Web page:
Heather Wolfe (Lauren Ambrose) is a 25-year-old graduate student who has chosen one of her favorite authors, the getting-up-in-years Leonard Schiller (Frank Langella), as the subject of her thesis paper. Leonard, who is struggling to complete his latest novelone that he has been working on for ten yearsat first turns Heather's offer down, but cannot deny that he is intrigued by her. She is a serious type, passionate about books and writers and critical analysis, and Leonard is flattered that someone is still interested in his work when he has all but made peace with believing that the world has forgotten about him. He finally agrees to meet with her, and when Heather asks him his method on formulating stories, Leonard replies that he starts by taking a character and waiting for them to do something interesting. The book's plot, as it were, evolves out of this.
Leonard could have just as well been referring to "Starting Out in the Evening," an acutely-observed drama that places an A-to-Z plot in the back-seat and concentrates on the fascinating characters, instead. From these flawed and ultimately cherished human creations, indeed, arrives a narrative, but writer-director Andrew Wagner and co-writer Fred Parnes are wise enough to understand that what happens in the film is not as important as how it happens, and why. The picture provides few easy answerswhat in life is easy, after all?and that is how it should be. To say that "Starting Out in the Evening" is a May-December love story is to suggest that it isn't as complicated as it is; a love grows between Leonard and Heather, but it isn't physical in the ways expected, and what each party finds in their unconventional relationship speaks more about the specific place they are in their livestheir own wants, imaginings, weaknesses and hang-upsthan in the relationship itself.
More than that, though, the movie is about writingthe need to do it, the unfairly lofty expectations placed upon those that do, the sacrifices involved in putting word to paper, the assumptions made by the reader about the writer's life based on their work, and the impact it can have in the most unexpected of places. As such, "Starting Out in the Evening" is inspiring and enthralling, and will be of particular interest to those viewers who write themselves. Frank Langella (2006's "Superman Returns
"), in quite possibly the performance of his career, is remarkable as Leonard Schiller, a man well aware of his deteriorating health and the unfinished manuscript he has forever been working on. In only a few words, Langella's work is courageous, sympathetic, tough, resolute and sometimes painfully vulnerable.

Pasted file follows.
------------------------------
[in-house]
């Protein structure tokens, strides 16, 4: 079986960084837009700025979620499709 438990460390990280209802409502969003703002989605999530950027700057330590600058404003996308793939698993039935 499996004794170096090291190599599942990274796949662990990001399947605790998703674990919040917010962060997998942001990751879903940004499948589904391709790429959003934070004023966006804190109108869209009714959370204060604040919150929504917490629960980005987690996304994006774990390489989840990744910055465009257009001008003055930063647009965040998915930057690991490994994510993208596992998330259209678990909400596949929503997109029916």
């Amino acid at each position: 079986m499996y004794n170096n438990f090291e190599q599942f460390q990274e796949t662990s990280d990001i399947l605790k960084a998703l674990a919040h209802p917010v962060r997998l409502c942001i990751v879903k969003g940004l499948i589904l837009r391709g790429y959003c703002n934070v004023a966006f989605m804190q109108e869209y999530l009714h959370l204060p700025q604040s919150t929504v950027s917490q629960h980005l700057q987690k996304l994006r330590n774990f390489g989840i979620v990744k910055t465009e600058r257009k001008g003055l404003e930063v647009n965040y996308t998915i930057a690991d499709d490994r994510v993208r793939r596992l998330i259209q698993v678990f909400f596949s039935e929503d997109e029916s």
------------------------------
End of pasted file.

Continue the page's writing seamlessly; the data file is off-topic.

Leonard's bond with Heather is far from spelled outdoes he grow to care for her because of the attention she gives him and the high pedestal she seems to place him on, because she challenges him when few others still do, or because he sees her as his last chance at living while his own runs out? Likewise, does Heather show a lingering interest in him because of his work, because of who he is as a person, because she has been missing a father-figure type in her life, or because she simply wants to unlock the mysteries behind what she sees as an altered, less carefree style in his later novels to benefit her own thesis? When Leonard ultimately makes an authoritative pass at Heather, the outcome is surprising yet authentic, and the film refuses to let either of them off the hook easily in regard to the actions they have taken past and present.
As the scholarly Heather, Lauren Ambrose (so wonderful on HBO's dearly departed "Six Feet Under") plays her character as an ambitious young woman who isn't as mature as she would like to think and pretends too often that she has everything figured out. Ambrose's performance, like Langella's, is beautifully layered and nakedly sensitive. Rounding out the trio of top-notch leading actors is the invaluable Lili Taylor (2003's "Casa de los Babys
"), as Leonard's steadfast daughter, Arielle, a 40-year-old exercise instructor who has stuck by her father even after years of being placed second behind his work. Arielle's conflict, as she picks back up with ex-boyfriend Casey (Adrian Lester) despite their adverse stances on having children, runs in a zigzag with Leonard's, frequently overlapping and eventually coming together in a poignant sequence where a selfless act signals a key turning point for Casey's relationships with both Arielle and Leonard. Taylor is so imminently likable as Arielle that the viewer cannot help but only wish the best for her.
"Starting Out in the Evening" is a wise, low-key drama where the characters' humane, accurately written interactions take precedence over all else. As their struggles to heal amidst old wounds and regain confidence in their work as in their lives plays out, the viewer is glued to the screen, immersed in finding out how everything will resolve (or, in at least one case, not resolve) itself. An extra scene for Heather at the end would have been appreciatedher character is the only one that doesn't receive the closure she deservedbut this is, first and foremost, Leonard's (and the exquisite Frank Langella's) film. As the clicking sounds of the typewriter segue into the end credits, it is suggested that Leonard, no matter how long he still has on this earth, has found the writing material he has waited for his entire life. That's what's important.